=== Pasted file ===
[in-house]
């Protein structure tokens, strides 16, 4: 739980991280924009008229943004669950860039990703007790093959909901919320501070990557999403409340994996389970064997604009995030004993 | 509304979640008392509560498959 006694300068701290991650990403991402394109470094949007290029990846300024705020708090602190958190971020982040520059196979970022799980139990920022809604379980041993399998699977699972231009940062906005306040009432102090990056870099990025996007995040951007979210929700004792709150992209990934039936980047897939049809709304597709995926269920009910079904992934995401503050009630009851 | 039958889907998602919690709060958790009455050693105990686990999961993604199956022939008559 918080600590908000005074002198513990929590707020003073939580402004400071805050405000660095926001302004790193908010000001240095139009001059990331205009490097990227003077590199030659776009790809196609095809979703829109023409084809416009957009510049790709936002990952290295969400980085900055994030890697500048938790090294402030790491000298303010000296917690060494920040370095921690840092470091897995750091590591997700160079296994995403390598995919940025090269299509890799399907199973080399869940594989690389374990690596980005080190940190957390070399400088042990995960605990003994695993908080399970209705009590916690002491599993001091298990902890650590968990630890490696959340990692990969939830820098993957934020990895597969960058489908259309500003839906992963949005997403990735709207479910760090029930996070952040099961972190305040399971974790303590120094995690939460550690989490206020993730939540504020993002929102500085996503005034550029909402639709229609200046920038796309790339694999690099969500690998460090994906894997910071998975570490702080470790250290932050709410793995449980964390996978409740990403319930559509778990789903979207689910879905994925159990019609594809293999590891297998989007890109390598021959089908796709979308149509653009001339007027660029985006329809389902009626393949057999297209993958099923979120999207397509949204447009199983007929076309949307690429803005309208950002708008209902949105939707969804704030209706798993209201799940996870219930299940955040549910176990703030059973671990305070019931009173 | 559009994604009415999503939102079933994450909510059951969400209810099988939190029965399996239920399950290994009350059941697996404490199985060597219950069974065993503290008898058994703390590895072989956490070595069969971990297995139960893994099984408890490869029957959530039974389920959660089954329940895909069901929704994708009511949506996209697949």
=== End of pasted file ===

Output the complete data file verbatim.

[in-house]
């Protein structure tokens, strides 16, 4: 739980991280924009008229943004669950860039990703007790093959909901919320501070990557999403409340994996389970064997604009995030004993 | 509304979640008392509560498959 006694300068701290991650990403991402394109470094949007290029990846300024705020708090602190958190971020982040520059196979970022799980139990920022809604379980041993399998699977699972231009940062906005306040009432102090990056870099990025996007995040951007979210929700004792709150992209990934039936980047897939049809709304597709995926269920009910079904992934995401503050009630009851 | 039958889907998602919690709060958790009455050693105990686990999961993604199956022939008559 918080600590908000005074002198513990929590707020003073939580402004400071805050405000660095926001302004790193908010000001240095139009001059990331205009490097990227003077590199030659776009790809196609095809979703829109023409084809416009957009510049790709936002990952290295969400980085900055994030890697500048938790090294402030790491000298303010000296917690060494920040370095921690840092470091897995750091590591997700160079296994995403390598995919940025090269299509890799399907199973080399869940594989690389374990690596980005080190940190957390070399400088042990995960605990003994695993908080399970209705009590916690002491599993001091298990902890650590968990630890490696959340990692990969939830820098993957934020990895597969960058489908259309500003839906992963949005997403990735709207479910760090029930996070952040099961972190305040399971974790303590120094995690939460550690989490206020993730939540504020993002929102500085996503005034550029909402639709229609200046920038796309790339694999690099969500690998460090994906894997910071998975570490702080470790250290932050709410793995449980964390996978409740990403319930559509778990789903979207689910879905994925159990019609594809293999590891297998989007890109390598021959089908796709979308149509653009001339007027660029985006329809389902009626393949057999297209993958099923979120999207397509949204447009199983007929076309949307690429803005309208950002708008209902949105939707969804704030209706798993209201799940996870219930299940955040549910176990703030059973671990305070019931009173 | 559009994604009415999503939102079933994450909510059951969400209810099988939190029965399996239920399950290994009350059941697996404490199985060597219950069974065993503290008898058994703390590895072989956490070595069969971990297995139960893994099984408890490869029957959530039974389920959660089954329940895909069901929704994708009511949506996209697949």